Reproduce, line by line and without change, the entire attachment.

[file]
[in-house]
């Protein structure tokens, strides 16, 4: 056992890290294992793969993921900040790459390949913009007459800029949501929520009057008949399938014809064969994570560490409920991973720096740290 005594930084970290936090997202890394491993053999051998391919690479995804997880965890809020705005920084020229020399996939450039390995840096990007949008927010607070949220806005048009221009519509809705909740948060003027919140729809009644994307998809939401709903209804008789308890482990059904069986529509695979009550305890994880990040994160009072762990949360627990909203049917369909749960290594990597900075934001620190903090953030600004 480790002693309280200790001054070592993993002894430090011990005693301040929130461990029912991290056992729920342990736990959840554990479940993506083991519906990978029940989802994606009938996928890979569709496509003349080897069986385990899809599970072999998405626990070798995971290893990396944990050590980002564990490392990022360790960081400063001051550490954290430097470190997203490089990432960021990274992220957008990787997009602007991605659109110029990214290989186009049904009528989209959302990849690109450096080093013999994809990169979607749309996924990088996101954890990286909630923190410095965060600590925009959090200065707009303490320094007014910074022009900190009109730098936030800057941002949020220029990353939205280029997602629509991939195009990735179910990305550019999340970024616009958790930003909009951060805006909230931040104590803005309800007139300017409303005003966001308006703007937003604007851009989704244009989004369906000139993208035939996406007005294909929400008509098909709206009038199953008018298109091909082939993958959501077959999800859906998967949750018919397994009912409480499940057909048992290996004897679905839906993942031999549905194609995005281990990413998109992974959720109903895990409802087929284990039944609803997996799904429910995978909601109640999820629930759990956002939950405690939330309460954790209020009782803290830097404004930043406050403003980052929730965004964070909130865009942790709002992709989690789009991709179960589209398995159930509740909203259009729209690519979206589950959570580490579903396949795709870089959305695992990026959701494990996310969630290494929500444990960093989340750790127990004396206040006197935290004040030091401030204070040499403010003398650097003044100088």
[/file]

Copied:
[in-house]
């Protein structure tokens, strides 16, 4: 056992890290294992793969993921900040790459390949913009007459800029949501929520009057008949399938014809064969994570560490409920991973720096740290 005594930084970290936090997202890394491993053999051998391919690479995804997880965890809020705005920084020229020399996939450039390995840096990007949008927010607070949220806005048009221009519509809705909740948060003027919140729809009644994307998809939401709903209804008789308890482990059904069986529509695979009550305890994880990040994160009072762990949360627990909203049917369909749960290594990597900075934001620190903090953030600004 480790002693309280200790001054070592993993002894430090011990005693301040929130461990029912991290056992729920342990736990959840554990479940993506083991519906990978029940989802994606009938996928890979569709496509003349080897069986385990899809599970072999998405626990070798995971290893990396944990050590980002564990490392990022360790960081400063001051550490954290430097470190997203490089990432960021990274992220957008990787997009602007991605659109110029990214290989186009049904009528989209959302990849690109450096080093013999994809990169979607749309996924990088996101954890990286909630923190410095965060600590925009959090200065707009303490320094007014910074022009900190009109730098936030800057941002949020220029990353939205280029997602629509991939195009990735179910990305550019999340970024616009958790930003909009951060805006909230931040104590803005309800007139300017409303005003966001308006703007937003604007851009989704244009989004369906000139993208035939996406007005294909929400008509098909709206009038199953008018298109091909082939993958959501077959999800859906998967949750018919397994009912409480499940057909048992290996004897679905839906993942031999549905194609995005281990990413998109992974959720109903895990409802087929284990039944609803997996799904429910995978909601109640999820629930759990956002939950405690939330309460954790209020009782803290830097404004930043406050403003980052929730965004964070909130865009942790709002992709989690789009991709179960589209398995159930509740909203259009729209690519979206589950959570580490579903396949795709870089959305695992990026959701494990996310969630290494929500444990960093989340750790127990004396206040006197935290004040030091401030204070040499403010003398650097003044100088």